So while Marriott itself has been charitable, they didn’t have charitable giving that was this directly connected to their members.

Marriott Boca Raton

Members Are Giving More Around the World

And they plan to use the platform they’ve built to engage their members even more. So while there are about 60 international charities on the list in addition to the US ones that members can donate to, they’re going to roll out a form that lets members recommend charities to add as well. (Marriott has to vet recipients of funds for Patriot Act compliance.) They very much want to grow internationally, along with their hotel footprint (something that’s been aided significantly by the acquisition of Starwood.)

So they have a number of Chinese charities now, whereas in the past Marriott Rewards didn’t have international charity tie-ins. And Kozik reports that they “have had donations from almost every continent.”

Six weeks into the trial, without promotion, the system is working as expected. Members have given to more than 210 charities so far, and the amount of points donated is up 70% compared to the third quarter (how much of this is driven by choice, versus an end of year focus on giving, is unclear). Total giving hasn’t hit $100,000 yet, but they’re hopeful to cross that threshold and grow from there.

Marriott modeled their cost per point “against typical redemption value” and said unlike “what other hoteliers have done, we don’t have a fee charged on top” so they give value to the charities and by covering the overhead themselves the charity “gets about 10% more” than they otherwise would.

Expect to See More Customized Options for Charity in the Next 6 Months

Marriott’s roadmap over the next two quarters involves:

  • Improving communication with members about charitable opportunities. This includes highlighting special needs (such as earthquake, natural disasters) but even doing this in a way that’s relevant such as calling attention to charitable opportunities in places they know a member travels. Marriott Rewards wants to do more to personalize across the board, including the website, and charity is one place they plan to do that.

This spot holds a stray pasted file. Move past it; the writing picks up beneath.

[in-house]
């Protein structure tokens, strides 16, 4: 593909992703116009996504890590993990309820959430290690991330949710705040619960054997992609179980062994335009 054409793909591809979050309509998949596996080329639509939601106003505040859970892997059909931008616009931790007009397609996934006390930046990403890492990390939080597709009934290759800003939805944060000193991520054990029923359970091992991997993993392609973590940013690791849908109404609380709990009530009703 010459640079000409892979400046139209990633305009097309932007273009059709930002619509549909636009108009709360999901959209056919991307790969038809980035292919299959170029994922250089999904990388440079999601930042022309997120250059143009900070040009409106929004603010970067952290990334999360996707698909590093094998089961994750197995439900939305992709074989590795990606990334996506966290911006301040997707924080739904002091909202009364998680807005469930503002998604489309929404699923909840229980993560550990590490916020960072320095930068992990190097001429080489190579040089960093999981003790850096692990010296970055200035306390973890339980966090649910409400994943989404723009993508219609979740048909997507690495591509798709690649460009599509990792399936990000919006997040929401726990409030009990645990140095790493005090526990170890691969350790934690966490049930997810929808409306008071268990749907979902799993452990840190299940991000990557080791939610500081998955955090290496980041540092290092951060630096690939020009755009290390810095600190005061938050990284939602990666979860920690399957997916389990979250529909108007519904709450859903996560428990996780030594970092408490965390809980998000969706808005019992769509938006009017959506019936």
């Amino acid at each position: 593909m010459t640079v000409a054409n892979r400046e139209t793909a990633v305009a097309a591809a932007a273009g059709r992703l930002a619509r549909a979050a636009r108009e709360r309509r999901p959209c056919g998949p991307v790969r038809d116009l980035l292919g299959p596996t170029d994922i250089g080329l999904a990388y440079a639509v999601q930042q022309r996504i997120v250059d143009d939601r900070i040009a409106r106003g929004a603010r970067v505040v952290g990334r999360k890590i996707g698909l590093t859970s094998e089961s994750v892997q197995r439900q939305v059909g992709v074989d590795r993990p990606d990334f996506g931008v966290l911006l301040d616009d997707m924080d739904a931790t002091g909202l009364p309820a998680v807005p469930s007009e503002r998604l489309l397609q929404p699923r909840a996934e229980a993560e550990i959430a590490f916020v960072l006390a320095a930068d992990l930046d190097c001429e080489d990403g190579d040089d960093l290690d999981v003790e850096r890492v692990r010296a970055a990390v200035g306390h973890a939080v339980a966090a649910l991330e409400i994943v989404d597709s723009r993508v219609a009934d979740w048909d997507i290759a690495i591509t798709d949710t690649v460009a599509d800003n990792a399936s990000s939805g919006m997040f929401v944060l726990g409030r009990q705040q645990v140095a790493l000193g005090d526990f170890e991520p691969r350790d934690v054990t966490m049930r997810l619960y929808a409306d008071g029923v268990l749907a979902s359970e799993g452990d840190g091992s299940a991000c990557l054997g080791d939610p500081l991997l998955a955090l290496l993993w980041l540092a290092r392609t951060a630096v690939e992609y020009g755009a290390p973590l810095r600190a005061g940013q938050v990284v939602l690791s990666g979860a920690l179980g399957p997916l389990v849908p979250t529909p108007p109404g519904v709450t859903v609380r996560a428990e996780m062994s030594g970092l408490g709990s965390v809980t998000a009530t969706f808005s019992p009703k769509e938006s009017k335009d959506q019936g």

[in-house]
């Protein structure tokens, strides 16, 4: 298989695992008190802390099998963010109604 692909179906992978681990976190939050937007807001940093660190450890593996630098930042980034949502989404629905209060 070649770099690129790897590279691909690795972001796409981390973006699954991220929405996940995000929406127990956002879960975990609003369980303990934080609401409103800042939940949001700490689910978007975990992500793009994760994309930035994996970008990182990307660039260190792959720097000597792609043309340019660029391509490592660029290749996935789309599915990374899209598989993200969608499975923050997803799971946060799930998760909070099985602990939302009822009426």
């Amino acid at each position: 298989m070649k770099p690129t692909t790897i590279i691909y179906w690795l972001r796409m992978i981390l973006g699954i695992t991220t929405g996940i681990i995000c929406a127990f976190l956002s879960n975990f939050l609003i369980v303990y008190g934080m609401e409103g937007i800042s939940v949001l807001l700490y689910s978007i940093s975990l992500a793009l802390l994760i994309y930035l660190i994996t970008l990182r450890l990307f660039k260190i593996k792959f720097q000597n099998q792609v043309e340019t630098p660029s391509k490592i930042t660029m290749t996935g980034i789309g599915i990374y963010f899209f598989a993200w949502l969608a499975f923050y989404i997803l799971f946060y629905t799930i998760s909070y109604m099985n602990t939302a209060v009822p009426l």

• Offer a toolkit both to charities and to members to use to raise funds. There will be materials for charities to use (logos, links, an API to embed in their own campaigns) to let people know they can give through Marriott Rewards. And they plan to roll out tools for members to use to do a personalized campaign to raise funds for a cause from their friends who are Marriott Rewards members as well.

Ultimately it’s not the highest-valued use possible for your points, but Marriott clearly isn’t saving money here when you use your points this way, and it’s something that lets members do good if they want. It’s part of an overall loyalty strategy of offering customized opportunities to members, and not just raising funds for their own preferred charities from members, so that seems like a great project to me.

About Gary Leff

Gary Leff is one of the foremost experts in the field of miles, points, and frequent business travel - a topic he has covered since 2002. Co-founder of frequent flyer community, emcee of the Freddie Awards, and named one of the "World's Top Travel Experts" by Conde' Nast Traveler (2010-Present) Gary has been a guest on most major news media, profiled in several top print publications, and published broadly on the topic of consumer loyalty. More About Gary »

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  1. Gary,

    I was surprised at the repeat comments that “Marriott clearly isn’t saving money here when you use your points this way” and I was hoping you could explain how much it usually costs them for a points redemption at a franchised property. I thought they paid the property some predetermined rate for the room based on some of your old postings. This post seems to act like properties are all corporate owned and therefore the cost of filling the empty room is less than three tenths of a cent or so for housekeeping. Just curious and Merry Christmas and Happy New Year

  2. @Kevin – yes, roughly speaking the average Marriott Rewards redemption costs them less than this, e.g. a 40k per night hotel redemption — while perhaps worth $200+ to you — is going to cost Marriott under $100 paid out to the hotel.